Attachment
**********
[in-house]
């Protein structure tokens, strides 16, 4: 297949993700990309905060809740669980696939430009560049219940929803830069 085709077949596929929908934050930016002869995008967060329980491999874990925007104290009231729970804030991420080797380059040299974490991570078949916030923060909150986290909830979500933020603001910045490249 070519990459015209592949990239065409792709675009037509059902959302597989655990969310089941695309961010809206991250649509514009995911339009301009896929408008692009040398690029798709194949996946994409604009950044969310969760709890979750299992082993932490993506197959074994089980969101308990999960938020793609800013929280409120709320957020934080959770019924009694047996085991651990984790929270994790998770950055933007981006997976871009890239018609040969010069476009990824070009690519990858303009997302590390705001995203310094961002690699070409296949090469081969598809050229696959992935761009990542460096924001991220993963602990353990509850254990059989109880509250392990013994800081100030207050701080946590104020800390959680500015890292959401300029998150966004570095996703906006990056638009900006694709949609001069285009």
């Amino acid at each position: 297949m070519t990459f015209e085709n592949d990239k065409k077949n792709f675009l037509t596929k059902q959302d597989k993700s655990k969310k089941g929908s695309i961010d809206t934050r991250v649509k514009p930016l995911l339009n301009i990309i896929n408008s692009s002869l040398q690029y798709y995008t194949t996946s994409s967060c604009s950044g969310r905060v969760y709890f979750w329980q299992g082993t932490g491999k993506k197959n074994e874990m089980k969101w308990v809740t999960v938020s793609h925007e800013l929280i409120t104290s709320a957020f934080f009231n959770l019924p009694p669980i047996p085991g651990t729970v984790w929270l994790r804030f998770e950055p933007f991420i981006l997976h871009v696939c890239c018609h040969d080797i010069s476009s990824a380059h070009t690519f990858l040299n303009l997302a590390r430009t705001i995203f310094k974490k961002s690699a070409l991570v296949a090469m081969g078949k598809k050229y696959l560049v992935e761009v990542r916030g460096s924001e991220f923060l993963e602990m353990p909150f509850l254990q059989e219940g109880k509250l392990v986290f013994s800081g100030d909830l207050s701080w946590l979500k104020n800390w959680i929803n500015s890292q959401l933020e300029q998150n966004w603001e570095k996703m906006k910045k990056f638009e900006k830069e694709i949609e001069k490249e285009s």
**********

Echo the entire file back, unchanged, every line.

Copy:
[in-house]
């Protein structure tokens, strides 16, 4: 297949993700990309905060809740669980696939430009560049219940929803830069 085709077949596929929908934050930016002869995008967060329980491999874990925007104290009231729970804030991420080797380059040299974490991570078949916030923060909150986290909830979500933020603001910045490249 070519990459015209592949990239065409792709675009037509059902959302597989655990969310089941695309961010809206991250649509514009995911339009301009896929408008692009040398690029798709194949996946994409604009950044969310969760709890979750299992082993932490993506197959074994089980969101308990999960938020793609800013929280409120709320957020934080959770019924009694047996085991651990984790929270994790998770950055933007981006997976871009890239018609040969010069476009990824070009690519990858303009997302590390705001995203310094961002690699070409296949090469081969598809050229696959992935761009990542460096924001991220993963602990353990509850254990059989109880509250392990013994800081100030207050701080946590104020800390959680500015890292959401300029998150966004570095996703906006990056638009900006694709949609001069285009």
């Amino acid at each position: 297949m070519t990459f015209e085709n592949d990239k065409k077949n792709f675009l037509t596929k059902q959302d597989k993700s655990k969310k089941g929908s695309i961010d809206t934050r991250v649509k514009p930016l995911l339009n301009i990309i896929n408008s692009s002869l040398q690029y798709y995008t194949t996946s994409s967060c604009s950044g969310r905060v969760y709890f979750w329980q299992g082993t932490g491999k993506k197959n074994e874990m089980k969101w308990v809740t999960v938020s793609h925007e800013l929280i409120t104290s709320a957020f934080f009231n959770l019924p009694p669980i047996p085991g651990t729970v984790w929270l994790r804030f998770e950055p933007f991420i981006l997976h871009v696939c890239c018609h040969d080797i010069s476009s990824a380059h070009t690519f990858l040299n303009l997302a590390r430009t705001i995203f310094k974490k961002s690699a070409l991570v296949a090469m081969g078949k598809k050229y696959l560049v992935e761009v990542r916030g460096s924001e991220f923060l993963e602990m353990p909150f509850l254990q059989e219940g109880k509250l392990v986290f013994s800081g100030d909830l207050s701080w946590l979500k104020n800390w959680i929803n500015s890292q959401l933020e300029q998150n966004w603001e570095k996703m906006k910045k990056f638009e900006k830069e694709i949609e001069k490249e285009s």